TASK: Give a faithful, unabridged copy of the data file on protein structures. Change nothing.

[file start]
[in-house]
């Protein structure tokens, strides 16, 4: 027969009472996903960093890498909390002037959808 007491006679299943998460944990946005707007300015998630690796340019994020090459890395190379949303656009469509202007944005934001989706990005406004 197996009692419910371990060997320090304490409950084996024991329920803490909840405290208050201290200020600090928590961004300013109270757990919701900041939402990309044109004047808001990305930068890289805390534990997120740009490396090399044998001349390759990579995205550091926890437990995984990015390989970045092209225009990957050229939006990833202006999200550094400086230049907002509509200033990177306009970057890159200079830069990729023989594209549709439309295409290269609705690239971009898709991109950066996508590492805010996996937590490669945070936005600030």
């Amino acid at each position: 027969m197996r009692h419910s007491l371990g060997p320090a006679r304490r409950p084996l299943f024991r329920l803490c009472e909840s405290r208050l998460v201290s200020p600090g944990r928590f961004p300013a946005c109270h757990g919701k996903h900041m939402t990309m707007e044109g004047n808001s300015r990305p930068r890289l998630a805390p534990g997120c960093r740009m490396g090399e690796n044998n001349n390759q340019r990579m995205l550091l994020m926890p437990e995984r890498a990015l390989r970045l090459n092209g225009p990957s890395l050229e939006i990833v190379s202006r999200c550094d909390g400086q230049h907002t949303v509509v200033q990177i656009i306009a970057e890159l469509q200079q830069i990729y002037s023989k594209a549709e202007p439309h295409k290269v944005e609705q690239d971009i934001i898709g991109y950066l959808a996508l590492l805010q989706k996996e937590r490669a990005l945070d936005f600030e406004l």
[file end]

[in-house]
């Protein structure tokens, strides 16, 4: 027969009472996903960093890498909390002037959808 007491006679299943998460944990946005707007300015998630690796340019994020090459890395190379949303656009469509202007944005934001989706990005406004 197996009692419910371990060997320090304490409950084996024991329920803490909840405290208050201290200020600090928590961004300013109270757990919701900041939402990309044109004047808001990305930068890289805390534990997120740009490396090399044998001349390759990579995205550091926890437990995984990015390989970045092209225009990957050229939006990833202006999200550094400086230049907002509509200033990177306009970057890159200079830069990729023989594209549709439309295409290269609705690239971009898709991109950066996508590492805010996996937590490669945070936005600030």
């Amino acid at each position: 027969m197996r009692h419910s007491l371990g060997p320090a006679r304490r409950p084996l299943f024991r329920l803490c009472e909840s405290r208050l998460v201290s200020p600090g944990r928590f961004p300013a946005c109270h757990g919701k996903h900041m939402t990309m707007e044109g004047n808001s300015r990305p930068r890289l998630a805390p534990g997120c960093r740009m490396g090399e690796n044998n001349n390759q340019r990579m995205l550091l994020m926890p437990e995984r890498a990015l390989r970045l090459n092209g225009p990957s890395l050229e939006i990833v190379s202006r999200c550094d909390g400086q230049h907002t949303v509509v200033q990177i656009i306009a970057e890159l469509q200079q830069i990729y002037s023989k594209a549709e202007p439309h295409k290269v944005e609705q690239d971009i934001i898709g991109y950066l959808a996508l590492l805010q989706k996996e937590r490669a990005l945070d936005f600030e406004l």